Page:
Dress for Success is an international nonprofit organization that believes in empowering women so they can achieve financial independence. While they provide professional attire, they also offer tools and support to help women get into the workforce.

Specifically, Dress for Success asks for nearly new, contemporary, seasonal career appropriate clothing, accessories, shoes, jewelry and handbags. There is always a high level of need for small sizes, 00-2, and plus sizes, 14 and above. On their website you can connect with your local chapter.

PickupPlease

PickupPlease is a nonprofit organization that supports American Veterans and their families. The organization accepts most anything you have to donate. Clothing, household goods, books, shoes, small appliances, and electronics are just a few of the items they list on their website. You can schedule a pickup online through their website.

Career Gear

Career Gear is an organization that provides counseling, interview coaching, business attire and follow-up job support to men seeking employment.

They are actively looking for new or gently used business and business casual clothing. For a complete list of items they need and the donation shipping address, visit their website.

These are just a handful of recommendations. You can always visit www.guidestar.org or www.charitynavigator.org to find a local nonprofit or organization of your choice.

Where can you sell your unwanted clothing?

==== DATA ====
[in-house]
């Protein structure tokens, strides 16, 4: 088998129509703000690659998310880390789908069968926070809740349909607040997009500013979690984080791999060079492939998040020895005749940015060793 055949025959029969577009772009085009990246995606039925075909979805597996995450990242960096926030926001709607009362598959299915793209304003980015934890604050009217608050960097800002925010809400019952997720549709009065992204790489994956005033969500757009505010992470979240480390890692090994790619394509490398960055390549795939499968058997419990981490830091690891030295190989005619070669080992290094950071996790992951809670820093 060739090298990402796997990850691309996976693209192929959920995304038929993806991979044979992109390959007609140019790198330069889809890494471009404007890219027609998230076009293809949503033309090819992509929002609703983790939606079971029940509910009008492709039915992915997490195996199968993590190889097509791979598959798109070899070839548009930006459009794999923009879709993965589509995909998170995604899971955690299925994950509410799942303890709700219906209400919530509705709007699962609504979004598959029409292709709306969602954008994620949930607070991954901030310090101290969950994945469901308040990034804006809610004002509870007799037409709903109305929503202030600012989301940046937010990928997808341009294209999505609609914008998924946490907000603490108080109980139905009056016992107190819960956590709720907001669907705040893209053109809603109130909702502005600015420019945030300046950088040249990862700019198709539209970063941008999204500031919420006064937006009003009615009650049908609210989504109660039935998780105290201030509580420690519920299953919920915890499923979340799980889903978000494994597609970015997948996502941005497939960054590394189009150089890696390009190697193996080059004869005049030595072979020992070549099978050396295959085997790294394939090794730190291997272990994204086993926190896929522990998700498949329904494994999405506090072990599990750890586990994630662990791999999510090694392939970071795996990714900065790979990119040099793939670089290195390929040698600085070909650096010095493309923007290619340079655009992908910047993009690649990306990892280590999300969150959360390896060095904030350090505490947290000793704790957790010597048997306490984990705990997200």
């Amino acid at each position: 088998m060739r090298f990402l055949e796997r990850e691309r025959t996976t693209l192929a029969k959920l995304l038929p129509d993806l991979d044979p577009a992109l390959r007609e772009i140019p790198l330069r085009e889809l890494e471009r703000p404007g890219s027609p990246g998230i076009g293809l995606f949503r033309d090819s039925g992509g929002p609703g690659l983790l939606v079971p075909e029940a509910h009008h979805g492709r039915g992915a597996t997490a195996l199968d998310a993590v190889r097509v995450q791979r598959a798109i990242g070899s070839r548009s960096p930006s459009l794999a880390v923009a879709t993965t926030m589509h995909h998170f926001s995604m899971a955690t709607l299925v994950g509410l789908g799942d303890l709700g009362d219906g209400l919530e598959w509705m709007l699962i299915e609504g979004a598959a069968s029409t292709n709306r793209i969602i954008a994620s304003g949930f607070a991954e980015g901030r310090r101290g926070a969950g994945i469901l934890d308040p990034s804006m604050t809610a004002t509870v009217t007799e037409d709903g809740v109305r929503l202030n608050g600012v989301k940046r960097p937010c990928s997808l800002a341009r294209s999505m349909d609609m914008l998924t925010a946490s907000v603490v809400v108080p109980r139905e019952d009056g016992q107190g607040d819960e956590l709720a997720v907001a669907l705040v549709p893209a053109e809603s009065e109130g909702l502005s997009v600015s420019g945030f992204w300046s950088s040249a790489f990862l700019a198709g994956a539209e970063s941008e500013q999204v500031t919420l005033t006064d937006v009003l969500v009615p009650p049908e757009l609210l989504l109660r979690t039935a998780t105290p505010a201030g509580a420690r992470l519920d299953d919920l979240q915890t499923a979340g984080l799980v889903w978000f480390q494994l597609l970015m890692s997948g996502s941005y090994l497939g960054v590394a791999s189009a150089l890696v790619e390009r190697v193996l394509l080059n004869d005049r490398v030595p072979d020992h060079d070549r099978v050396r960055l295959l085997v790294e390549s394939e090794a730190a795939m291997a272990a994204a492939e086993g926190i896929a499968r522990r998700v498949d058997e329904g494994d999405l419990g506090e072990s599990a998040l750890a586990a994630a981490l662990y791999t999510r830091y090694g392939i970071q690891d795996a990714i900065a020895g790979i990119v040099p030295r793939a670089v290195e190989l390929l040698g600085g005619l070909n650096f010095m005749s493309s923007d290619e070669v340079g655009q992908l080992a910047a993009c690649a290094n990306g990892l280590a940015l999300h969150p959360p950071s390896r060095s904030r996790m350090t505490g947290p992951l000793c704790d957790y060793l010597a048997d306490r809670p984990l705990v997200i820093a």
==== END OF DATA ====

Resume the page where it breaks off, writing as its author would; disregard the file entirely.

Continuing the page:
There is no shortage of places to sell your clothes online. There are many social communities that make it simple for you to get your items listed, sold, shipped and money into your bank account.

Poshmark and Threadflip both are popular app consignment stores where you can post your items, set a price range and share it with the community. Both companies take 20% of your sales, but it’s a great way to put some extra money into your pocket.

Facebook is another avenue you can explore to sell clothing and more. Most neighborhoods or cities have a group where you can post things to sell (or look for items to buy). If you already use Facebook, then selling your goods is as easy as posting a photo.

The final step to cleaning out your closet is to actually clean it. Get in there and dust, throw away boxes, vacuum. Feel free to organize it however fits your lifestyle best. By season, by color, by type of garment—however you please.

Lastly, be proud of yourself for accomplishing this major task. It’s a great feeling when you open your closet and it’s clean and orderly.

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About the writer

Headshot of Jeanna Simonson, Life Insurance Marketing Content and Social Media at Quotacy, Inc. in Minneapolis, Minnesota.

Jeanna Simonson

Marketing Content and Social Media

Jeanna is a writer and the Ambassador of Buzz at Quotacy. She has been researching and writing educational articles on the importance of life insurance since 2015. When not writing for Quotacy, you can find her scoping out the newest fitness and beauty trends for her own blog, Fiercely Fetching, or traveling and spending time with her husband and fur babies. Connect with her on LinkedIn.